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Question about Solaris DNS client name resolution

Posted on 2006-11-08
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Last Modified: 2013-12-27
I'm stumped. We have a solaris network that uses both DNS and NIS. For the moment they both have the same domain name (aaa.bbb.com). I need to change the default DNS domain name. I edited resolv.conf and changed it to ccc.ddd.com. I then tested resolution of a host in the original domain. My test : nslookup host1.aaa.bbb.com. As I expected nslookup failed to resolve the name. I then tried ping host1 and expected name resolution failure but was surprised to see that host1 was resolved and the ip address was pinged. Got the same result with telnet host1. Success when I expected failure. I see that these 2 DNS client applications do not use the domain name in resolv.conf as their default. I cleared nscd cache and stopped nscd. The info isn't / wasn't cached. I checked /etc/hosts. Host1 isn't defined there. I now suspect /etc/defaultdomain which still has aaa.bbb.com in it. I understand that NIS is using this file for its default domain information. How can I force the DNS client applications to look elsewhere for their default domain name?

Thanks! Marty
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Question by:pzxkys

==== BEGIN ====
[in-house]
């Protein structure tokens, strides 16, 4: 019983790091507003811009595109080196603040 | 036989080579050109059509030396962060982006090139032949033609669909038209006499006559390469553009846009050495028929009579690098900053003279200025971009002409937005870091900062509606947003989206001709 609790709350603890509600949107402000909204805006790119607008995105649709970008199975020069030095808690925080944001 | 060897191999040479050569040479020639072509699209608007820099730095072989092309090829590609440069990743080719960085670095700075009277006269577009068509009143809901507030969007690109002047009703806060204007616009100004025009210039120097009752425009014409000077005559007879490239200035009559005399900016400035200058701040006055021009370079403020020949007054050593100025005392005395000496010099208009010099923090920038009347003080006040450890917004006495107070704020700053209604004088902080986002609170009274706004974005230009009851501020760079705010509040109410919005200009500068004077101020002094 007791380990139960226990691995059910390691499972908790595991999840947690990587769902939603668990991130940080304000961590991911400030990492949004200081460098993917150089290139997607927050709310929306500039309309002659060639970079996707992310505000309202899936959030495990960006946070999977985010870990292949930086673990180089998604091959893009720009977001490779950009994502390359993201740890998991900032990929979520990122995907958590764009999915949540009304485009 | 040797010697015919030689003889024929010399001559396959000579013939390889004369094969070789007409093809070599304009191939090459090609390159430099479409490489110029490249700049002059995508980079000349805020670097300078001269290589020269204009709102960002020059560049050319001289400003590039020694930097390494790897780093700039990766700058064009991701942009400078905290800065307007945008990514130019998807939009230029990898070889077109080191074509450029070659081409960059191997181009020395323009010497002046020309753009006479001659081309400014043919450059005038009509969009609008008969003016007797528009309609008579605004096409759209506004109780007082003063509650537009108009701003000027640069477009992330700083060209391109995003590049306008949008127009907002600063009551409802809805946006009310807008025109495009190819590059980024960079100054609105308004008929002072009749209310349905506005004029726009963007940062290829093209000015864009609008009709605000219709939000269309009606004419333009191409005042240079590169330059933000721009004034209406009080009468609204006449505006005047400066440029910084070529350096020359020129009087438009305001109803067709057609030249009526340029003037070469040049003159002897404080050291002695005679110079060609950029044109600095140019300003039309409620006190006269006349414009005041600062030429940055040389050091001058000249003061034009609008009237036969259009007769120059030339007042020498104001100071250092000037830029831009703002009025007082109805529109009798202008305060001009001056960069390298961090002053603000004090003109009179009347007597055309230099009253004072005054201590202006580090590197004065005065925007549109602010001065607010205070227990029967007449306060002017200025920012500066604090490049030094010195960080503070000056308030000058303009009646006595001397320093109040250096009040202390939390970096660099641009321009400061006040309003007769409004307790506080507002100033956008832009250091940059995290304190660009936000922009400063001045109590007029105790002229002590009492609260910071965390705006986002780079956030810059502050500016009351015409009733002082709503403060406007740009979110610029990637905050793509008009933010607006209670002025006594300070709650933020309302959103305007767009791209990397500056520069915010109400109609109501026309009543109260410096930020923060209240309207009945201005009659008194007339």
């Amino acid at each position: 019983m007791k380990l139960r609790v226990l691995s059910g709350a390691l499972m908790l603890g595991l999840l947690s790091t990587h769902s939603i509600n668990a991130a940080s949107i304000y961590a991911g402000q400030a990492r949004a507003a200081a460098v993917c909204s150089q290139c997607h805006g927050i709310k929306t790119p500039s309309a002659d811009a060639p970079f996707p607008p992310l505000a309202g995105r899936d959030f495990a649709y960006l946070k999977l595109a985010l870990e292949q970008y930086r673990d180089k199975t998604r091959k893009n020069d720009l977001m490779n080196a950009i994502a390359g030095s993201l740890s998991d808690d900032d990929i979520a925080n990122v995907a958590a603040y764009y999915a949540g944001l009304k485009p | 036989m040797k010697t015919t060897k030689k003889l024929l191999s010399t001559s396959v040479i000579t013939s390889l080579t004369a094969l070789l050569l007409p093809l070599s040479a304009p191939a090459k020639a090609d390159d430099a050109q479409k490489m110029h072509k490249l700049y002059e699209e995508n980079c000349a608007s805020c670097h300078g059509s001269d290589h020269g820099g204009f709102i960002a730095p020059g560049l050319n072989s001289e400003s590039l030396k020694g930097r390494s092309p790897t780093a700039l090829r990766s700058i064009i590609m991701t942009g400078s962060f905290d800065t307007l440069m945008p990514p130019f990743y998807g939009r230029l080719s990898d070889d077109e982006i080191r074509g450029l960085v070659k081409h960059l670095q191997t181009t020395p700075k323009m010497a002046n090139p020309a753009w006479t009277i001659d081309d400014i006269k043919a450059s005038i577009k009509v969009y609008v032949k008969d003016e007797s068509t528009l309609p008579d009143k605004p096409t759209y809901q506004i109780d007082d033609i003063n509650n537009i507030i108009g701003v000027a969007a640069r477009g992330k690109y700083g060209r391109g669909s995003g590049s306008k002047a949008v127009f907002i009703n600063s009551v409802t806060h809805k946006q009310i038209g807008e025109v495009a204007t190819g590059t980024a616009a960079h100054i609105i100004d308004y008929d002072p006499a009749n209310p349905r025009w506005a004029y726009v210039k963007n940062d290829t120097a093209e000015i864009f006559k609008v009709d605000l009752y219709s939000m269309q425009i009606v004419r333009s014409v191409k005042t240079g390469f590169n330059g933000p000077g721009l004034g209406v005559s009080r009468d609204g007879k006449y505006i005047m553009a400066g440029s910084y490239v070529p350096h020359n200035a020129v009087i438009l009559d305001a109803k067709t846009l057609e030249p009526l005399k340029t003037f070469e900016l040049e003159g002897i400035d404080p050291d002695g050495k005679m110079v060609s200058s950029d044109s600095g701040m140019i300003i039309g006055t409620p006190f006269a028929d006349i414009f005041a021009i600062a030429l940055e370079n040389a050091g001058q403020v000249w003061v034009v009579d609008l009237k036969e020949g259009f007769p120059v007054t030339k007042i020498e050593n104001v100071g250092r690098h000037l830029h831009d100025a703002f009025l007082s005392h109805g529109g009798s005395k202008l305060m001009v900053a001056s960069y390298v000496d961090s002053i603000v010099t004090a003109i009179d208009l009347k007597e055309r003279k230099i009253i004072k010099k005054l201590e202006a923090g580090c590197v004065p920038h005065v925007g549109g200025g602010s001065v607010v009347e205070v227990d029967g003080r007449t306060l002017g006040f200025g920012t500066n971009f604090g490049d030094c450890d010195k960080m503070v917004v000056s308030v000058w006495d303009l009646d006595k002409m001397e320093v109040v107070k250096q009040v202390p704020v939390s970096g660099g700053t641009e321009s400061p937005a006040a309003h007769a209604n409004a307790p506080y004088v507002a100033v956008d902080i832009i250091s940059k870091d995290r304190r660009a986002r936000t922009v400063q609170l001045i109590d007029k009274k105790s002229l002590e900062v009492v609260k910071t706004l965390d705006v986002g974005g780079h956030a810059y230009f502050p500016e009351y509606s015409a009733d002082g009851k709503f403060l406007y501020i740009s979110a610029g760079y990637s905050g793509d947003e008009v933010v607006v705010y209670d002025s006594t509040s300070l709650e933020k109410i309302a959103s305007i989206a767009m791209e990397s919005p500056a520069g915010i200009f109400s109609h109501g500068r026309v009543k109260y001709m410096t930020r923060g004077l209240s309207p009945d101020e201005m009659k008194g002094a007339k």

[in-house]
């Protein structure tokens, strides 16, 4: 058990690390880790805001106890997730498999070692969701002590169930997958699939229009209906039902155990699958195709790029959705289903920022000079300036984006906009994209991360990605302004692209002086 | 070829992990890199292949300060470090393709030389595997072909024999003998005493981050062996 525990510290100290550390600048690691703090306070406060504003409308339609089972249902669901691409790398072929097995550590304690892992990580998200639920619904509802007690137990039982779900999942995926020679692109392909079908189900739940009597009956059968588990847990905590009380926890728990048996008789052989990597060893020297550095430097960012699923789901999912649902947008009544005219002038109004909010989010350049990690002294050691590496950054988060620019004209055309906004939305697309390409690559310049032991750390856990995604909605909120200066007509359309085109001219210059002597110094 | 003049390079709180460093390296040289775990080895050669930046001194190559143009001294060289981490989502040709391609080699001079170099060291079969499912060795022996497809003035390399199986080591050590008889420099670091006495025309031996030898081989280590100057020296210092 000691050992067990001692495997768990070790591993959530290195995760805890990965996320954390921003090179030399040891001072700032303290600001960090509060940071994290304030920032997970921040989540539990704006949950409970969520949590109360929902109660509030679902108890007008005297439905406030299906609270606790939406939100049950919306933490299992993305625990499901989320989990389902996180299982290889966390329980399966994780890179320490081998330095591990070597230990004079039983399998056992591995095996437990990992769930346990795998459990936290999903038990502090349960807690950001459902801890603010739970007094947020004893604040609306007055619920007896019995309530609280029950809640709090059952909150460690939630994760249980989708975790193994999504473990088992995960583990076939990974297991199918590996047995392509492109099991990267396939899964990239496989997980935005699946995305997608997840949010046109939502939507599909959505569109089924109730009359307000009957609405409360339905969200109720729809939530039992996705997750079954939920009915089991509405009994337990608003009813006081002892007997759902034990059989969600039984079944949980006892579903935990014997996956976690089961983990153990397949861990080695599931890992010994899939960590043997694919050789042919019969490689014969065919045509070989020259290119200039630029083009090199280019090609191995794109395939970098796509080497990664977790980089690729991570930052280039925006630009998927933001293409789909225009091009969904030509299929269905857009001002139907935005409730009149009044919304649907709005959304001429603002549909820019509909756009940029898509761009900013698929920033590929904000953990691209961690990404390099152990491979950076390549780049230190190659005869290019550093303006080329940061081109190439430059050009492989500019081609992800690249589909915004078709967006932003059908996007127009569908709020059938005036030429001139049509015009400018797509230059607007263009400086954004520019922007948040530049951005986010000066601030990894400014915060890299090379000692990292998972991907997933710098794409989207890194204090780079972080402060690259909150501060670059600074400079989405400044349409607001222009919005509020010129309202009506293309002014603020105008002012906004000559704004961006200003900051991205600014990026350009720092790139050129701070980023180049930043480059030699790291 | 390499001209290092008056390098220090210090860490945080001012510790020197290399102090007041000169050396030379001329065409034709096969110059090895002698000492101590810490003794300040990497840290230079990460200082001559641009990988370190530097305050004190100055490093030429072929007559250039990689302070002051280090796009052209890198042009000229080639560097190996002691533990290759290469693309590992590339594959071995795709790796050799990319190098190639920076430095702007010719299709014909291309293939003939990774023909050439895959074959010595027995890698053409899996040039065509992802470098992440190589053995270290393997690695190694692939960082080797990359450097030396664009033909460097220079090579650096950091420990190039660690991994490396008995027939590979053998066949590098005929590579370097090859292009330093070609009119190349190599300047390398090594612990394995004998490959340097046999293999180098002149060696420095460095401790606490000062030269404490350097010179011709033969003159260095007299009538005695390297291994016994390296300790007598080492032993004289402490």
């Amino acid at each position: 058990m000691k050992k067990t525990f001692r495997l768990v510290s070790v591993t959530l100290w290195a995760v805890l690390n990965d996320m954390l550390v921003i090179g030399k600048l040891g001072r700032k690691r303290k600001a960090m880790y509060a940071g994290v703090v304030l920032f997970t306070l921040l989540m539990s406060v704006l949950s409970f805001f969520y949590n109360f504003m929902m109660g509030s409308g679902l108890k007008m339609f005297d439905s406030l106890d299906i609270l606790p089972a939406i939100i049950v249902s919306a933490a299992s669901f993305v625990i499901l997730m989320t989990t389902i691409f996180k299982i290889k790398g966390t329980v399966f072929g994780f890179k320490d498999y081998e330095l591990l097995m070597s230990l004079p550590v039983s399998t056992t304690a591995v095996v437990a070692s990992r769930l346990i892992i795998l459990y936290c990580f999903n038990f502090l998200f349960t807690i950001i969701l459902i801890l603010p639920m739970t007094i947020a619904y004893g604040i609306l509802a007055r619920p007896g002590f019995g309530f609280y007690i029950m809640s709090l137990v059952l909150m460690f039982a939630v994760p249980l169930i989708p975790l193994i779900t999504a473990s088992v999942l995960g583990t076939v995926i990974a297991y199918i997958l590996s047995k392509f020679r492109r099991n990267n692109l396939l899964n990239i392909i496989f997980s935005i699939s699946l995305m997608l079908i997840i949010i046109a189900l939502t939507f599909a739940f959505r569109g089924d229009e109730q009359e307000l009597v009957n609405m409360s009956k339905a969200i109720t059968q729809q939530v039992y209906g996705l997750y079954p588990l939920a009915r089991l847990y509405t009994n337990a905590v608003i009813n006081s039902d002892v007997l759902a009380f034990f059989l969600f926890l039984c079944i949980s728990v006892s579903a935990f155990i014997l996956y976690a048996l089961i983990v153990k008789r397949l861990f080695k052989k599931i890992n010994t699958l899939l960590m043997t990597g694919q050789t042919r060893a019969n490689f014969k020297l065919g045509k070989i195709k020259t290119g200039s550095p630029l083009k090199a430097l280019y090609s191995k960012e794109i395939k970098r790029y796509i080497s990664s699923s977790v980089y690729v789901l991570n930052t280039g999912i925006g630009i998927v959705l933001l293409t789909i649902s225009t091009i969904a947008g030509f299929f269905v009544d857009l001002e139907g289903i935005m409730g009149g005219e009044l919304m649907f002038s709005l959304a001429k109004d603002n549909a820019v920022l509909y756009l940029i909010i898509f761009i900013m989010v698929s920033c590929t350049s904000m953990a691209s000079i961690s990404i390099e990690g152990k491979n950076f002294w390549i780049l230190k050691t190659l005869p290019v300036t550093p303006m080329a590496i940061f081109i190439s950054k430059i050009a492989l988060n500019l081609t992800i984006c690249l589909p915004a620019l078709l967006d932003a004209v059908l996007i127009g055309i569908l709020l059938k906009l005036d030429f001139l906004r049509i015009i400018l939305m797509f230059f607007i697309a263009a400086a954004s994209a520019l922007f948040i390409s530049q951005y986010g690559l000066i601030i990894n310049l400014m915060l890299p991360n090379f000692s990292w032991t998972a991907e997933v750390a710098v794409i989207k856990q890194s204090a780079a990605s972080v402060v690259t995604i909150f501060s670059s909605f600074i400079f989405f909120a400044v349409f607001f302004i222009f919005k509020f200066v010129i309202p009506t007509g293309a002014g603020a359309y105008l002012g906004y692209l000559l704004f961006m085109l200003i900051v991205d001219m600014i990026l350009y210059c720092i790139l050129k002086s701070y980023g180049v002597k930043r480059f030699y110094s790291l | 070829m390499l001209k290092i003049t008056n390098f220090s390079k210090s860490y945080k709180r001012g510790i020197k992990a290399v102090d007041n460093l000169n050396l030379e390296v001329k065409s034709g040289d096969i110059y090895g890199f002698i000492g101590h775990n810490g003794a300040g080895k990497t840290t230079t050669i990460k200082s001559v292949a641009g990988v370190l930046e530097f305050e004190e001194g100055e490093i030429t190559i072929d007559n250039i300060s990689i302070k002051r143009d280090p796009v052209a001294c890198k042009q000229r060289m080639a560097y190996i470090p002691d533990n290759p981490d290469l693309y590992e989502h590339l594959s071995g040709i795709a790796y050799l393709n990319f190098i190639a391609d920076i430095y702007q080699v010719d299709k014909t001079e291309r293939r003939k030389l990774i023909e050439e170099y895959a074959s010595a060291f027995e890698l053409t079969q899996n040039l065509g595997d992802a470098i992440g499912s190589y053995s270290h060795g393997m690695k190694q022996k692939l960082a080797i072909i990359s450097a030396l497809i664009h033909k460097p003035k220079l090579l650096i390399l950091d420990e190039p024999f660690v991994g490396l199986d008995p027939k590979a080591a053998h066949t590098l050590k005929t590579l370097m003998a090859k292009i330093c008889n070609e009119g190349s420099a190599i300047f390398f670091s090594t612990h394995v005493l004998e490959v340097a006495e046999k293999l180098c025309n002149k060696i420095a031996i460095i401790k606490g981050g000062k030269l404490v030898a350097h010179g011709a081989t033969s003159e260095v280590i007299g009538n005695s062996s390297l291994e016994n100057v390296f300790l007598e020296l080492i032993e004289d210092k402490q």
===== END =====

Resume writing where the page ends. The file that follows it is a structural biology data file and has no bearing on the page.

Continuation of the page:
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12 Comments
 

Author Comment

by:pzxkys
ID: 17899385
Correction to my original post :-). Where I said I tested nslookup host1.aaa.bbb.com ... I should have said I tested "nslookup host1" ... the point, of course, was to see if nslookup would add the default domain aaa.bbb.com. It obviously tacked on the new default domain ccc.ddd.com from resolv.conf as expected ... and failed because there currently is no such domain.
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LVL 6

Assisted Solution

by:bpeterse
bpeterse earned 200 total points
ID: 17901965
Have you edited the nsswitch.conf yet?  You can change the order in which 'files' or 'dns' is referenced there.  
0
 
LVL 48

Assisted Solution

by:Tintin
Tintin earned 200 total points
ID: 17902100
Did you update your DNS server to serve the new domain name?

Does /etc/resolv.conf contain:

search aaa.bbb.com
nameserver 1.2.3.4


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LVL 38

Accepted Solution

by:
yuzh earned 200 total points
ID: 17903089
You need to make sure your /etc/resolv.conf

  has the correct DND server infor, eg:
  nameserver 123.123.20.5
  search aaa.bbb.com

  replace "123.123.20.5" with your DNS server IP

And:
   
check your /etc/nsswitch.conf  file, and make sure hosts use dns:

hosts:     files dns [NOTFOUND=continue]
                     ^
# you can just modify the record to make it use files and DNS

0
 

Author Comment

by:pzxkys
ID: 17905294
Thanks for the feedback.

The resolv.conf entry of ccc.ddd.com is a bogus one for testing purposes only. I want to prove that "ping host1" is not attaching aaa.bbb.com to the hostname for IP address discovery. So our DNS server does not need the new domain name. And /etc/resolv.conf has "domain ccc.ddd.com" as the first entry, followed by IP addresses for servers of the other domain aaa.bbb.com.

My nsswitch.conf file has